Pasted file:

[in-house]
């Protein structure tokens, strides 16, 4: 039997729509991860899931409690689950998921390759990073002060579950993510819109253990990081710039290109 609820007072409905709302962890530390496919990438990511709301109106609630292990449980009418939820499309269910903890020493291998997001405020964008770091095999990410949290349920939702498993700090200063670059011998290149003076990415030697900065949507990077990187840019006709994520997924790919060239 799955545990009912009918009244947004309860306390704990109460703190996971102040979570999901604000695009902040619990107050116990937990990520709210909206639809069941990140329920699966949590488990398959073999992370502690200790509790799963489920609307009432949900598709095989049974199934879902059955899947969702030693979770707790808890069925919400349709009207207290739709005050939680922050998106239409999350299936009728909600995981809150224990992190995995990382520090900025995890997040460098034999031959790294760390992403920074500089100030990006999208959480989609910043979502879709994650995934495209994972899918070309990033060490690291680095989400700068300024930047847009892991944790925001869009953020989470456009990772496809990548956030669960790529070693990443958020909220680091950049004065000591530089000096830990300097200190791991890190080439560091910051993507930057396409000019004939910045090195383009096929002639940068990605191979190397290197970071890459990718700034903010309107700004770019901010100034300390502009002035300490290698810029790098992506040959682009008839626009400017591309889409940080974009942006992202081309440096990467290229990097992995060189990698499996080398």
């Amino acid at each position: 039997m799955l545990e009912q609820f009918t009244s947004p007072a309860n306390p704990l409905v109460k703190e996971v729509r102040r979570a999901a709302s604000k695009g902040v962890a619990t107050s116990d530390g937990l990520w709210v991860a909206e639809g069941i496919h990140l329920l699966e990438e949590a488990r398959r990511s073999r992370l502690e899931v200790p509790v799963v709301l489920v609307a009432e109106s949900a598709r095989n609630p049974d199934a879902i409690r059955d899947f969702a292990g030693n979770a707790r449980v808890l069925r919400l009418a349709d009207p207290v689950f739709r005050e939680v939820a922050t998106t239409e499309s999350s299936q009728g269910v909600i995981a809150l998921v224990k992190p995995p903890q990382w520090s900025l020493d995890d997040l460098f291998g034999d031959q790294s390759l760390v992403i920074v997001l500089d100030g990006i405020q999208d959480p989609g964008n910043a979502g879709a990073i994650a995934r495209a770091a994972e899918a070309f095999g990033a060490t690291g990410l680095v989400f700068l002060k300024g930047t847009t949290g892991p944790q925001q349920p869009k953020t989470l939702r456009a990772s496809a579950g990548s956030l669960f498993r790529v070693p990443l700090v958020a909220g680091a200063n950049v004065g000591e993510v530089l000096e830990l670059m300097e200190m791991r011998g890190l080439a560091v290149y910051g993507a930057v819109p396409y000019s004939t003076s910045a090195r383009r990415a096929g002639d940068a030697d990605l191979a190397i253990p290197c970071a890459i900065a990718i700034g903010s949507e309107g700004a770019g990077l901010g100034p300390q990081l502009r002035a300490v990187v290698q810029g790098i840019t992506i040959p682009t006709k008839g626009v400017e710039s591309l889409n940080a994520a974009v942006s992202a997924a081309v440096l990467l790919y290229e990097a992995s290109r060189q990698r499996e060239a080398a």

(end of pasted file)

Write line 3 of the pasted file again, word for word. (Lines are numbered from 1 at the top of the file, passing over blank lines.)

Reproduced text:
């Amino acid at each position: 039997m799955l545990e009912q609820f009918t009244s947004p007072a309860n306390p704990l409905v109460k703190e996971v729509r102040r979570a999901a709302s604000k695009g902040v962890a619990t107050s116990d530390g937990l990520w709210v991860a909206e639809g069941i496919h990140l329920l699966e990438e949590a488990r398959r990511s073999r992370l502690e899931v200790p509790v799963v709301l489920v609307a009432e109106s949900a598709r095989n609630p049974d199934a879902i409690r059955d899947f969702a292990g030693n979770a707790r449980v808890l069925r919400l009418a349709d009207p207290v689950f739709r005050e939680v939820a922050t998106t239409e499309s999350s299936q009728g269910v909600i995981a809150l998921v224990k992190p995995p903890q990382w520090s900025l020493d995890d997040l460098f291998g034999d031959q790294s390759l760390v992403i920074v997001l500089d100030g990006i405020q999208d959480p989609g964008n910043a979502g879709a990073i994650a995934r495209a770091a994972e899918a070309f095999g990033a060490t690291g990410l680095v989400f700068l002060k300024g930047t847009t949290g892991p944790q925001q349920p869009k953020t989470l939702r456009a990772s496809a579950g990548s956030l669960f498993r790529v070693p990443l700090v958020a909220g680091a200063n950049v004065g000591e993510v530089l000096e830990l670059m300097e200190m791991r011998g890190l080439a560091v290149y910051g993507a930057v819109p396409y000019s004939t003076s910045a090195r383009r990415a096929g002639d940068a030697d990605l191979a190397i253990p290197c970071a890459i900065a990718i700034g903010s949507e309107g700004a770019g990077l901010g100034p300390q990081l502009r002035a300490v990187v290698q810029g790098i840019t992506i040959p682009t006709k008839g626009v400017e710039s591309l889409n940080a994520a974009v942006s992202a997924a081309v440096l990467l790919y290229e990097a992995s290109r060189q990698r499996e060239a080398a």